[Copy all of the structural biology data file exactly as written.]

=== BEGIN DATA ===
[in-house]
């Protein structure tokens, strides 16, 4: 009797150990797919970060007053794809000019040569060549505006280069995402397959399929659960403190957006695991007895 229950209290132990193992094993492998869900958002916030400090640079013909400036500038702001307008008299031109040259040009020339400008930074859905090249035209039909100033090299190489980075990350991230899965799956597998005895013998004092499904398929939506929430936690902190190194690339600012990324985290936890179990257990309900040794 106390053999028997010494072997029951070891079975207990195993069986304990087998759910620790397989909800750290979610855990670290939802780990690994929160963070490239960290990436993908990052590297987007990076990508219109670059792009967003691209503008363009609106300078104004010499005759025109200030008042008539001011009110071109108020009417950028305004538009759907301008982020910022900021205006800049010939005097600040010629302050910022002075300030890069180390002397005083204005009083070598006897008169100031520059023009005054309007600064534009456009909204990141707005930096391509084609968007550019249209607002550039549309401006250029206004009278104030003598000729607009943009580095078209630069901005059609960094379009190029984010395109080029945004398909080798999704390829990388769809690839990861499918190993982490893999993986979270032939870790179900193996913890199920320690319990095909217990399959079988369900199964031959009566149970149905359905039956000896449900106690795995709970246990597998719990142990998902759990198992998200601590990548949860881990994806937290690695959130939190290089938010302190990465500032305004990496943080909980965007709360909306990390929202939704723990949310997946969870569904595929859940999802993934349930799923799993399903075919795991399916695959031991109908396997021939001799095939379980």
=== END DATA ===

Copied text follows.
[in-house]
């Protein structure tokens, strides 16, 4: 009797150990797919970060007053794809000019040569060549505006280069995402397959399929659960403190957006695991007895 229950209290132990193992094993492998869900958002916030400090640079013909400036500038702001307008008299031109040259040009020339400008930074859905090249035209039909100033090299190489980075990350991230899965799956597998005895013998004092499904398929939506929430936690902190190194690339600012990324985290936890179990257990309900040794 106390053999028997010494072997029951070891079975207990195993069986304990087998759910620790397989909800750290979610855990670290939802780990690994929160963070490239960290990436993908990052590297987007990076990508219109670059792009967003691209503008363009609106300078104004010499005759025109200030008042008539001011009110071109108020009417950028305004538009759907301008982020910022900021205006800049010939005097600040010629302050910022002075300030890069180390002397005083204005009083070598006897008169100031520059023009005054309007600064534009456009909204990141707005930096391509084609968007550019249209607002550039549309401006250029206004009278104030003598000729607009943009580095078209630069901005059609960094379009190029984010395109080029945004398909080798999704390829990388769809690839990861499918190993982490893999993986979270032939870790179900193996913890199920320690319990095909217990399959079988369900199964031959009566149970149905359905039956000896449900106690795995709970246990597998719990142990998902759990198992998200601590990548949860881990994806937290690695959130939190290089938010302190990465500032305004990496943080909980965007709360909306990390929202939704723990949310997946969870569904595929859940999802993934349930799923799993399903075919795991399916695959031991109908396997021939001799095939379980």